This is a mythology that I think a lot of us buy into. Too many of us count the successes, only speak of the triumphs, and pretend the box of failures does not exist. We do not talk about submissions to publishers and our piles of rejection letters, until someone is on the verge of giving up art entirely. Only then do we mention it casually, a little 'oh yeah I've failed in the past, don't worry, you'll get there.'
Get where? To a magical point where failure simply does not happen? Where 'no' is no longer in our career's vocabulary? I feel like this is crippling, and maybe it is time to embrace the possibility of failure as real as the possibility of success. And that failure is not a bad thing. As the song goes, it's time to win some or learn some. Failure is just another learning experience and we gain from it regardless.
So today I share that I am nervous. I may fail, I have been rejected before. But tomorrow morning I drop off my art at the Springville Museum of Art, to undergo the jury process once more and see if I make the grade for display. I may, and I may not. But I am giving it a try. And if I fail, I will share that with you as well, and what I've learned from the experience.
Maybe now I can learn to get over my fear of failure, and take the big risks and the chances I wouldn't otherwise, because that is the only way to grow into all that I can possibly be.
Hey all! So I have some news regarding the kickstarter and I thought I’d update it here.
I said when I started that if it hit $1,000 I was going to do something special, and so I am! For all backers at the $25 or higher level (so you’re getting one of the dragon prints), I am including a limited edition print of my Jellyfish Dreaming Tree. I felt it was an appropriate thank you for helping me make one of my dreams come true, by sharing my favorite dreaming tree with you all.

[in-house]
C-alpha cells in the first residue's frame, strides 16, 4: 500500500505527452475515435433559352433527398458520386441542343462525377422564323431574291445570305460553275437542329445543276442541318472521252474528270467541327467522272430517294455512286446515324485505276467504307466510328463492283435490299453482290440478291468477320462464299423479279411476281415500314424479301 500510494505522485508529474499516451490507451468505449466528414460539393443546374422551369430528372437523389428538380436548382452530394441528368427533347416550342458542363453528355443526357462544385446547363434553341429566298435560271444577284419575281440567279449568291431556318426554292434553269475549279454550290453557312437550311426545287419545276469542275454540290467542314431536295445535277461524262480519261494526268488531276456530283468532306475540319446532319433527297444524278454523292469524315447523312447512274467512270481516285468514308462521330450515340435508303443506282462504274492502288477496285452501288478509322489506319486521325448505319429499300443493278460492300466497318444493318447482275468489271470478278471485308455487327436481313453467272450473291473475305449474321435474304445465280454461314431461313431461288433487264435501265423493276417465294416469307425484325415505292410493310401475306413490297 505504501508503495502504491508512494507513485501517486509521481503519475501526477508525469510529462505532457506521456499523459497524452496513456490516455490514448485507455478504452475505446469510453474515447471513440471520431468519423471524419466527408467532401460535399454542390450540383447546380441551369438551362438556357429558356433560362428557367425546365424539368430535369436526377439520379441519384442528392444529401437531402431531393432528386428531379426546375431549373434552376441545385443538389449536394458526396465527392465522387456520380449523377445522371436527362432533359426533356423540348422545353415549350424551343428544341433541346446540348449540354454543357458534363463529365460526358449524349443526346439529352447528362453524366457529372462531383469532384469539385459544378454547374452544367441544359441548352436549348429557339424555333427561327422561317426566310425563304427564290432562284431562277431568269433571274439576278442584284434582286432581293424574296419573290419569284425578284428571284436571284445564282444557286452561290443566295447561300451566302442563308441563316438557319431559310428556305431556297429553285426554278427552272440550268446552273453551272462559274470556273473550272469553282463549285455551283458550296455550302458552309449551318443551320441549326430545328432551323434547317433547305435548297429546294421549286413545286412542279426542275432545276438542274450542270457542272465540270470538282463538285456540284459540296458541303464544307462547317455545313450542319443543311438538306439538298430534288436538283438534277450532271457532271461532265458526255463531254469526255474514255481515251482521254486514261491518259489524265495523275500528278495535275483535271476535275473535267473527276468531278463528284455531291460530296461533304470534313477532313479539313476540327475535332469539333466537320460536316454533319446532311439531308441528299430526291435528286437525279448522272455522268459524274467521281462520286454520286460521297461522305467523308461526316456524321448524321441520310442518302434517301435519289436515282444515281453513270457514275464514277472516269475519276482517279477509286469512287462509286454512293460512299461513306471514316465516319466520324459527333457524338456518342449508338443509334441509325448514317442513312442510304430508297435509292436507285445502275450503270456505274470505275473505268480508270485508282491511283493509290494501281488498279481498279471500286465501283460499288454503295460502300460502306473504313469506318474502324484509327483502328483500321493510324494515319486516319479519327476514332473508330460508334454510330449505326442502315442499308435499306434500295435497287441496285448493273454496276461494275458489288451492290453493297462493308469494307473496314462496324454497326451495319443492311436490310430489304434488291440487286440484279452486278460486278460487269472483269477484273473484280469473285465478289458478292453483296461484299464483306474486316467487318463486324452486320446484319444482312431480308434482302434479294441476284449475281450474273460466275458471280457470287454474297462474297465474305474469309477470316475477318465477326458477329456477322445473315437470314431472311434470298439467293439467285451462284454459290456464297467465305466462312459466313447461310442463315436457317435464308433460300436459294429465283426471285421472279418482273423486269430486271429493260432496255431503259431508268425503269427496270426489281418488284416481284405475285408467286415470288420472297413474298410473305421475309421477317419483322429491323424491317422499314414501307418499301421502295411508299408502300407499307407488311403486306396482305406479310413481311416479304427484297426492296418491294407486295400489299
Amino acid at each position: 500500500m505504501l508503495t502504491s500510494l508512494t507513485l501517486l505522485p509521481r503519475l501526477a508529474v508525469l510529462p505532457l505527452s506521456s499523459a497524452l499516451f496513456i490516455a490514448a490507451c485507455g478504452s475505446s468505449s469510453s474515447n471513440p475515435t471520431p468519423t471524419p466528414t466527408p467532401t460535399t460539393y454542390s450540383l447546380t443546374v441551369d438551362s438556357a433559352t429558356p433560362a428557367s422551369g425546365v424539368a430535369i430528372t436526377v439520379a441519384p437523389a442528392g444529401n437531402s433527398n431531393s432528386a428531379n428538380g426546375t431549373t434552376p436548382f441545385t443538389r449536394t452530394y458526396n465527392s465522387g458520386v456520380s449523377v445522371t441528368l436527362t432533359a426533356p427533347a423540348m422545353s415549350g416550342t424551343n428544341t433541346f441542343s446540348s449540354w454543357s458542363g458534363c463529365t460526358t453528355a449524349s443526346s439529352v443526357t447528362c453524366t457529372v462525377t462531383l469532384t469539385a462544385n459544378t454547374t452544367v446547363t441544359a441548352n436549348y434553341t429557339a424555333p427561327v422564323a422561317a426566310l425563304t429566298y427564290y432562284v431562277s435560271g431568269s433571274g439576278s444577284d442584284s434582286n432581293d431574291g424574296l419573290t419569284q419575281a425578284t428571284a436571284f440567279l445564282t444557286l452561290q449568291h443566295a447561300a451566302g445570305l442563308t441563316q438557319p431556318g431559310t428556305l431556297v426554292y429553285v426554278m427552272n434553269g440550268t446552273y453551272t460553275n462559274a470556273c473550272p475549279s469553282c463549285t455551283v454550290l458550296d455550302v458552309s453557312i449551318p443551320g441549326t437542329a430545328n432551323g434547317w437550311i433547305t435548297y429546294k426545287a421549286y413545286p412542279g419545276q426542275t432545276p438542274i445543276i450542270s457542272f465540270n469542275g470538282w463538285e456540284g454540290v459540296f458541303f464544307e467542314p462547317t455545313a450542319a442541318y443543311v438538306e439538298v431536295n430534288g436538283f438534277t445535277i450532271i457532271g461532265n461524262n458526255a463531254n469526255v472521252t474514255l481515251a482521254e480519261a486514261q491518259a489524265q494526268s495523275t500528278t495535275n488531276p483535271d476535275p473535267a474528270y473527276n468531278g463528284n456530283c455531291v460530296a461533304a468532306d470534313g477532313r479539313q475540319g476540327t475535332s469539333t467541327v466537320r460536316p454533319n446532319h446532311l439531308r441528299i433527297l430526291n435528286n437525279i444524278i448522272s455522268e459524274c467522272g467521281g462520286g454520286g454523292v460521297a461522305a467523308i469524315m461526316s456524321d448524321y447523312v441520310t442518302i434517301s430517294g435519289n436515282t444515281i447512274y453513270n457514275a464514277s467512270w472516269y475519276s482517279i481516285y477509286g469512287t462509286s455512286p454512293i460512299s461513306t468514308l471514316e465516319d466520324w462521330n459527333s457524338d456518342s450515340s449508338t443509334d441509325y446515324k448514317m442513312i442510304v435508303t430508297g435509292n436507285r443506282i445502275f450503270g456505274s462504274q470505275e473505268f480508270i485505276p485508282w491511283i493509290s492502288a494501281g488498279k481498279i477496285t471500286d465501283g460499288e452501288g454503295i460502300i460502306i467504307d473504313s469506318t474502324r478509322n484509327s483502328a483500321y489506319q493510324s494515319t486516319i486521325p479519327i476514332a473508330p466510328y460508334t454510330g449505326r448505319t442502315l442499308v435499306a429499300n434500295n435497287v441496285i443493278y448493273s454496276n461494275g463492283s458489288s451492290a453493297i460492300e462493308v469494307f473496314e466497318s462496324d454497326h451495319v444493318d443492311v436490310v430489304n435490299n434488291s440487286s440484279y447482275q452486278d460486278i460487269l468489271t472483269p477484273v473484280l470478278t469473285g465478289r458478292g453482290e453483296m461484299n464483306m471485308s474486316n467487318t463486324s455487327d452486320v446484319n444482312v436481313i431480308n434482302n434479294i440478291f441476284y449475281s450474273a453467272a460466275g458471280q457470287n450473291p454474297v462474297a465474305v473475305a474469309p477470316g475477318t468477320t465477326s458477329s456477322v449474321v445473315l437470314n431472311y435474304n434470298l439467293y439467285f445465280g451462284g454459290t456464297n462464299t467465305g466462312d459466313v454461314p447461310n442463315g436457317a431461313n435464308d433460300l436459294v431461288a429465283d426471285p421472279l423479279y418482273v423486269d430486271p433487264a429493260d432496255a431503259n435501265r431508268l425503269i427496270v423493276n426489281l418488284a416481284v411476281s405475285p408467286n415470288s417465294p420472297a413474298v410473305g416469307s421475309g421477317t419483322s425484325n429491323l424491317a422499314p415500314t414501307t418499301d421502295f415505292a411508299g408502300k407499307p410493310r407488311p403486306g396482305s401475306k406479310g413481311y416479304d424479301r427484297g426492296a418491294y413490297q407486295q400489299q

This edition is special because I am specifically limiting it to THIS kickstarter. That means this is the only time you will be able to get this particular print, and once it is gone, it is gone!
There’s a bit over two weeks left on the kickstarter and I am just.. so overjoyed and happy about it, I can’t babble enough. If you’re just hearing about it now, you can find it here:
And it is for the Out of the Ashes, beaded dragon that you’ve all seen on my blog. But here’s a little reminder:
So, a few months ago I asked you all to tell me what you thought about your art. There were a few people who were happy about their art, but the overwhelming majority felt a sense of disappointment, frustration, upset. They were unhappy with their work.
That's a hard thing to feel, to be unhappy with the thing that you do out of love. I've felt that before so I know how crushing it can be and how hard it can be to pick yourself up and continue trying. One thing I noticed, when I feel that way, is that it's often born out of a lack of direction, and a lack of understanding of what I've done right in the past. It's so easy to see all the wrong choices you've made, we're practically hardwired to go 'oh god that was so awful'. The problem is, how can your artistic career (be it writing or drawing) grow into a beautiful tree, if you don't have faith in the roots that support it?
So I'd like you all to do a little exercise. I'd like you all to take a step back into your past, and pull up an older piece of work. This time when you look at it, and this will be really hard for some of you so if you need help feel free to message me. But when you look at it, I want you to look at what you did *right* in that drawing.